Biologics are not pure substances. They are heterogeneous mixtures. Each batch of a biologic product for clinical or commercial use needs to be produced in compliance with current Good Manufacturing Practice (cGMP) and is typically tested by a panel of assays to ensure the product meets pre-defined specifications for quality, purity, potency, strength, identity and safety. The product purity is often measured by multiple assays, which measure different product related variants (biologically active) or product related impurities (biologically inactive). Biologics are parenteral drugs and filled into the final containers through the aseptic process so that microbiological control is critical. It is advisable to set up product specifications for a biosimilar within the variation of the reference biologic product. Product characterization can be performed on selected batches for primary sequence, high order structures, isoform profiles, heterogeneity, product variants and impurities and process impurity profiles. Physicochemical characterization tests include IEF, CE, HIC, LCMS, carbohydrate analysis, N & C terminal sequencing, amino acid analysis, analytical ultracentrifugation, CD and DSC [20,21]. Biologics are highly sensitive to environmental influences during storage, shipment and handling. Temperature excursion, movement, and exposure to UV light can lead to protein degradation. Product expiry needs to be based on the real time stability data. Stability program should also include accelerated or stress studies to gain insight of the degradation profiles. In-use stability studies are carried out to verify shipping conditions or handling procedures cause no detrimental effect to the drug product.

 Comparability Demonstration

 A comparability exercise based on the ICH guideline [22] needs to be performed to demonstrate that the biosimilar product and the reference biologic product have similar profiles with respect to product quality, safety, and efficacy. This is accomplished by comparative testing of the biosimilar product and the reference biologic product to demonstrate they have comparable molecular structure, in vitro and in vivo biological activities, pre-clinical safety and pharmacokinetics, and safety and efficacy in human patients. Comparison of quality attributes between the biosimilar and the reference biologic product employs physicochemical

Product release assays for biologics

Type                         Assays

Quality              Appearance, particulates, pH, osmolality

Purity                 SDS-PAGE, SEC-HPLC, IEX-HPLC, RP-HPLC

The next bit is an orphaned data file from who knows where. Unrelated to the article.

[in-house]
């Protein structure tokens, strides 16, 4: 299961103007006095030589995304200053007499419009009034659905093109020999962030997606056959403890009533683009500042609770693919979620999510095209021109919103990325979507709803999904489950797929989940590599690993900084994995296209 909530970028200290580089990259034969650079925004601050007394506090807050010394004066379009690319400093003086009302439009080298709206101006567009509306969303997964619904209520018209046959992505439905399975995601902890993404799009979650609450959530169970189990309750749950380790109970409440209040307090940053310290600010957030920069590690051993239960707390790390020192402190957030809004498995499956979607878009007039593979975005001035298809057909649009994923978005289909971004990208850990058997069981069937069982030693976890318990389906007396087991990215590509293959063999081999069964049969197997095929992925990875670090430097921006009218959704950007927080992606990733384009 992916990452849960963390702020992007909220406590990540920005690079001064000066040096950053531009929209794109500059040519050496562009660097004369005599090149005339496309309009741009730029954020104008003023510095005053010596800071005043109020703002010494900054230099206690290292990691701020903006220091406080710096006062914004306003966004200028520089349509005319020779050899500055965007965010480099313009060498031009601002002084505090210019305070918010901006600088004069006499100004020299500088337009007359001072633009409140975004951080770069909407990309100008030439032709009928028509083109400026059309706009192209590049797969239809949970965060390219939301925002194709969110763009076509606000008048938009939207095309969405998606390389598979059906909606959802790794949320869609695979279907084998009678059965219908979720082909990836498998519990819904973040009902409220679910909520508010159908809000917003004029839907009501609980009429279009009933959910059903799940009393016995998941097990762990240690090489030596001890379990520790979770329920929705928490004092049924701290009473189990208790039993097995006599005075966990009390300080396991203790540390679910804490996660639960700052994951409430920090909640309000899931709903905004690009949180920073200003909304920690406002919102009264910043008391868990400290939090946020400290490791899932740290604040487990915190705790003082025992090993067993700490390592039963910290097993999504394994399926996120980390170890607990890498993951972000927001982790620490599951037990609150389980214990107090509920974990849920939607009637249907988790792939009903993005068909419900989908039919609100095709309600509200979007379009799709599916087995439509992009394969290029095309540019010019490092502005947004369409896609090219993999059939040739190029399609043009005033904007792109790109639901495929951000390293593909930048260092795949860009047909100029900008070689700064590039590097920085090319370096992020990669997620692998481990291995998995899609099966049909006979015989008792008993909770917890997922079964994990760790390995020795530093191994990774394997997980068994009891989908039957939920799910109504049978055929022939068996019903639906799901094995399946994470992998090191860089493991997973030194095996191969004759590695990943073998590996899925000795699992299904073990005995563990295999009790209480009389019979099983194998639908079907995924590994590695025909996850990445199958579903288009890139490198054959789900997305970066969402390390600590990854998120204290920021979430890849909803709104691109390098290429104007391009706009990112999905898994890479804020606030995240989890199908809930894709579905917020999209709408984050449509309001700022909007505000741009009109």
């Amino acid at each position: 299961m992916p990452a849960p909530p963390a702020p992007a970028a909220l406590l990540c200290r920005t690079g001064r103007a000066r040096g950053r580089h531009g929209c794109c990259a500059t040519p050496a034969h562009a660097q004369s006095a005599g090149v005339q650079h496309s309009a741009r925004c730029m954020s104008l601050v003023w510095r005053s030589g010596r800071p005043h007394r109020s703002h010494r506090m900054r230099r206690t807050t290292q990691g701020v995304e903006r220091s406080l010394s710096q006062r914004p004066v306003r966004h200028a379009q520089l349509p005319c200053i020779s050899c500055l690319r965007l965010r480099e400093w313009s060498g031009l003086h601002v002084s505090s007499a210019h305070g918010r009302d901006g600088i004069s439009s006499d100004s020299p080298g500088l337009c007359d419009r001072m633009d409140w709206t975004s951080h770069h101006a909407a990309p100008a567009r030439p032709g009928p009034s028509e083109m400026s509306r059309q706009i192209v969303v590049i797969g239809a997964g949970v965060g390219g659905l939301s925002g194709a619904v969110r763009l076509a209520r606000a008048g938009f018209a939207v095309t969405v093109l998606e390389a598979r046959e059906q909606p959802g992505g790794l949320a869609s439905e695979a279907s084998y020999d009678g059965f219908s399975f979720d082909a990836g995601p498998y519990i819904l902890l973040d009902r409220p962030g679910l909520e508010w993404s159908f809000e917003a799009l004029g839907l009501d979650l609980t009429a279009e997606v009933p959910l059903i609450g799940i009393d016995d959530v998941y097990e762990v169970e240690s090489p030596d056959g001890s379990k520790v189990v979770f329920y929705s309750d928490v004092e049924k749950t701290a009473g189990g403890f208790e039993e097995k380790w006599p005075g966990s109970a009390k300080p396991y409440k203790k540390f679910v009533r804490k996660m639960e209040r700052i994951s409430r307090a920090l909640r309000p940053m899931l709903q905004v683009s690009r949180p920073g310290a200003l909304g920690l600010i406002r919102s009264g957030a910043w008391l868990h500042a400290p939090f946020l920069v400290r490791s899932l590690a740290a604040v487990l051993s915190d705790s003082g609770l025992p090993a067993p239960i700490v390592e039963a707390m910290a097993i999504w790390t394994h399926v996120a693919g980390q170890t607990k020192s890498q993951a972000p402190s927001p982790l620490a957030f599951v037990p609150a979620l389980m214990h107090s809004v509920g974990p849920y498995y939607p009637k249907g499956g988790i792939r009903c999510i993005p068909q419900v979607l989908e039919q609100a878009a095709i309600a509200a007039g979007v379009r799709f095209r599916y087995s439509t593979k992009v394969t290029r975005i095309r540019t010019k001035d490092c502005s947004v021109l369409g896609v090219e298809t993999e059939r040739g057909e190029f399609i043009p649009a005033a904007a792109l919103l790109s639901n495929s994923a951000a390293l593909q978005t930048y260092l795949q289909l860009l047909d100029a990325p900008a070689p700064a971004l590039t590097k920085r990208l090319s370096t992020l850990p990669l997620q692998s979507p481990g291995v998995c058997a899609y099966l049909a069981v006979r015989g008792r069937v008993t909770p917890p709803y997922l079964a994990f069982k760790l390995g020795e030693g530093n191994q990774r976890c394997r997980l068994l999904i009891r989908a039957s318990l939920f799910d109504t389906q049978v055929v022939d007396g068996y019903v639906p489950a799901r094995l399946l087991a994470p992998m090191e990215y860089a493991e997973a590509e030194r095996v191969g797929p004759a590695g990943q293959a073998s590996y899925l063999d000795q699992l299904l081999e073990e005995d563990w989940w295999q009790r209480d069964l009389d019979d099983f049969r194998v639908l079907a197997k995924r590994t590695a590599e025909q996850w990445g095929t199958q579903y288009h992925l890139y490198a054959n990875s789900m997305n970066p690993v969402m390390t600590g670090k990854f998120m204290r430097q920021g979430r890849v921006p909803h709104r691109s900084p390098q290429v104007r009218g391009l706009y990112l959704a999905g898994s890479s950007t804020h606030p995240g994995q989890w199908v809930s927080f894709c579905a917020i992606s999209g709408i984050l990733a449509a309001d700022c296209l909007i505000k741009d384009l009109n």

Potency             In vitro or in vivo bioactivity assays

Strength             Protein concentration by A280

Identity               Western blot, peptide mapping, isoelectric focusing

Safety                  Endotoxin, sterility, residual DNA, host cell proteins

and biological characterization. Comparability on physical properties, amino acid sequence, high order structures, post-translationally modified forms are evaluated by physicochemical tests. In vitro receptor-binding or cell-based (binding) assays or even the in vivo potency studies in animals need to be performed to demonstrate comparable activity despite they are often imprecise. Levels of product related impurities (aggregates, oxidized forms, deamidated forms) and process related impurities and contaminants (host cell proteins, residual genomic DNA, reagents, downstream impurities) need to be assessed and quantified. Stability profiles of the biosimilar product and the reference biologic product also need to be studies by placing the products under stressed conditions. The rate of degradation and degradation profiles (oxidation, deamidation, aggregation and other degradation reactions) will be compared. If unknown degradation species are detected, they need to be studied to determine if they affect safety and efficacy. If differences on product purities and stability profiles are present between the biosimilar product and the reference biologic product, these differences need to be justified using scientific knowledge or preclinical or clinical studies. Changes in the impurity profile should be justified as well.

The demonstration of comparability in quality attributes does not necessarily mean that the biosimilars and the reference biologics are identical, but that they are highly similar. In many cases, the relationship between specific quality attributes and safety and efficacy has not been fully established. For example, physicochemical characterization cannot easily predict immunogenicity and slight changes in manufacturing processes or product composition can give rise to unpredicted changes in safety and efficacy. Changes in bioavailability, pharmacokinetics, bioactivity bioactivity, and immunogenicity are the main risks associated with the manufacturing of biosimilars. In vivo studies should be designed to measure the pharmacokinetics and pharmacodynamics relevant to clinical studies. Such in vivo studies should be designed to detect response differences between the biosimilar and the reference biologic not just responses per se. In vivo studies of the biosimilar’s safety in animals may be used to research any concerns into the safety of the biosimilar in human patients. Although extensive clinical testing is not necessary for biosimilars, some degree of clinical testing is needed to establish therapeutic comparability on efficacy and safety between the biosimilar and the reference biologic product [23,24]. This includes using surrogate markers of specific biologic activity as endpoints for demonstrating efficacy, and showing that patients didn’t develop immunogenic responses to the product. In general, the approval of biosimilars will be based on the demonstration of comparable efficacy and safety to an innovator reference product in a relevant patient population. Clinical data requirement for each individual product will be different and will be determined on a case-by-case basis.